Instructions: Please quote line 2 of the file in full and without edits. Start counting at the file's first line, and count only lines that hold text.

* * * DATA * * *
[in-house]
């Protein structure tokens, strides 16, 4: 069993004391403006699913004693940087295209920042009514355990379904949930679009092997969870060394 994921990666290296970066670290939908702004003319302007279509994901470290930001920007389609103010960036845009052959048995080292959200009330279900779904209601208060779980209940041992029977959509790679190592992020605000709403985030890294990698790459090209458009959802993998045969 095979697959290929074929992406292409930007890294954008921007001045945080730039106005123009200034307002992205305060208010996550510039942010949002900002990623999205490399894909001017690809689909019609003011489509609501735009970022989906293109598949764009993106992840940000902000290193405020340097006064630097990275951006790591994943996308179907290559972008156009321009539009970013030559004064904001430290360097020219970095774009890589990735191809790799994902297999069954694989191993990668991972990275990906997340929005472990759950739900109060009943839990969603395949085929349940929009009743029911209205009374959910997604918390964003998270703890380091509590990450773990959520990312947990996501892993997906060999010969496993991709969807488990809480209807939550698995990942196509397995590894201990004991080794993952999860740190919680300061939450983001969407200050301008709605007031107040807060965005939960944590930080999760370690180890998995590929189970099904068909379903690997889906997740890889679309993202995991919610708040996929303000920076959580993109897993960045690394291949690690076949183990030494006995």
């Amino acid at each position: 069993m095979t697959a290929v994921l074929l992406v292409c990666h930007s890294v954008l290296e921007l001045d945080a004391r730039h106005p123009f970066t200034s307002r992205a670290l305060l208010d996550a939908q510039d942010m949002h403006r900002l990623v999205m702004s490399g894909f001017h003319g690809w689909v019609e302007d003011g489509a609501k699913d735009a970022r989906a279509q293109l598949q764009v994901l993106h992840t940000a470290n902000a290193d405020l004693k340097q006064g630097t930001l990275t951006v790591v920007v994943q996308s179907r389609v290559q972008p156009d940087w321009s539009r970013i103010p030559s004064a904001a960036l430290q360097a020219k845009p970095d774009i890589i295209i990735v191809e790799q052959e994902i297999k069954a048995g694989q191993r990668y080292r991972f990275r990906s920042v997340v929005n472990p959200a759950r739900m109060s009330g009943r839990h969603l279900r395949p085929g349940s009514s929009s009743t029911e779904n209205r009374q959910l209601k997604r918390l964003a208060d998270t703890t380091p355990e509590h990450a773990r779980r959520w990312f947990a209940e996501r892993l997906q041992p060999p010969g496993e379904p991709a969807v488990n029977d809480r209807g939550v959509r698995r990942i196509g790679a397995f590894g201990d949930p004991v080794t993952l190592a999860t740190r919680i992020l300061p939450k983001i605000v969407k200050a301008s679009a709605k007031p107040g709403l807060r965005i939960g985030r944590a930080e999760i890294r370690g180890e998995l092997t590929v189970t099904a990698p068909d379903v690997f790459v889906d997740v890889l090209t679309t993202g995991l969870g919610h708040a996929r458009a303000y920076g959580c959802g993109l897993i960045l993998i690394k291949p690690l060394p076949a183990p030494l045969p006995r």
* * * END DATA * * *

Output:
């Protein structure tokens, strides 16, 4: 069993004391403006699913004693940087295209920042009514355990379904949930679009092997969870060394 994921990666290296970066670290939908702004003319302007279509994901470290930001920007389609103010960036845009052959048995080292959200009330279900779904209601208060779980209940041992029977959509790679190592992020605000709403985030890294990698790459090209458009959802993998045969 095979697959290929074929992406292409930007890294954008921007001045945080730039106005123009200034307002992205305060208010996550510039942010949002900002990623999205490399894909001017690809689909019609003011489509609501735009970022989906293109598949764009993106992840940000902000290193405020340097006064630097990275951006790591994943996308179907290559972008156009321009539009970013030559004064904001430290360097020219970095774009890589990735191809790799994902297999069954694989191993990668991972990275990906997340929005472990759950739900109060009943839990969603395949085929349940929009009743029911209205009374959910997604918390964003998270703890380091509590990450773990959520990312947990996501892993997906060999010969496993991709969807488990809480209807939550698995990942196509397995590894201990004991080794993952999860740190919680300061939450983001969407200050301008709605007031107040807060965005939960944590930080999760370690180890998995590929189970099904068909379903690997889906997740890889679309993202995991919610708040996929303000920076959580993109897993960045690394291949690690076949183990030494006995």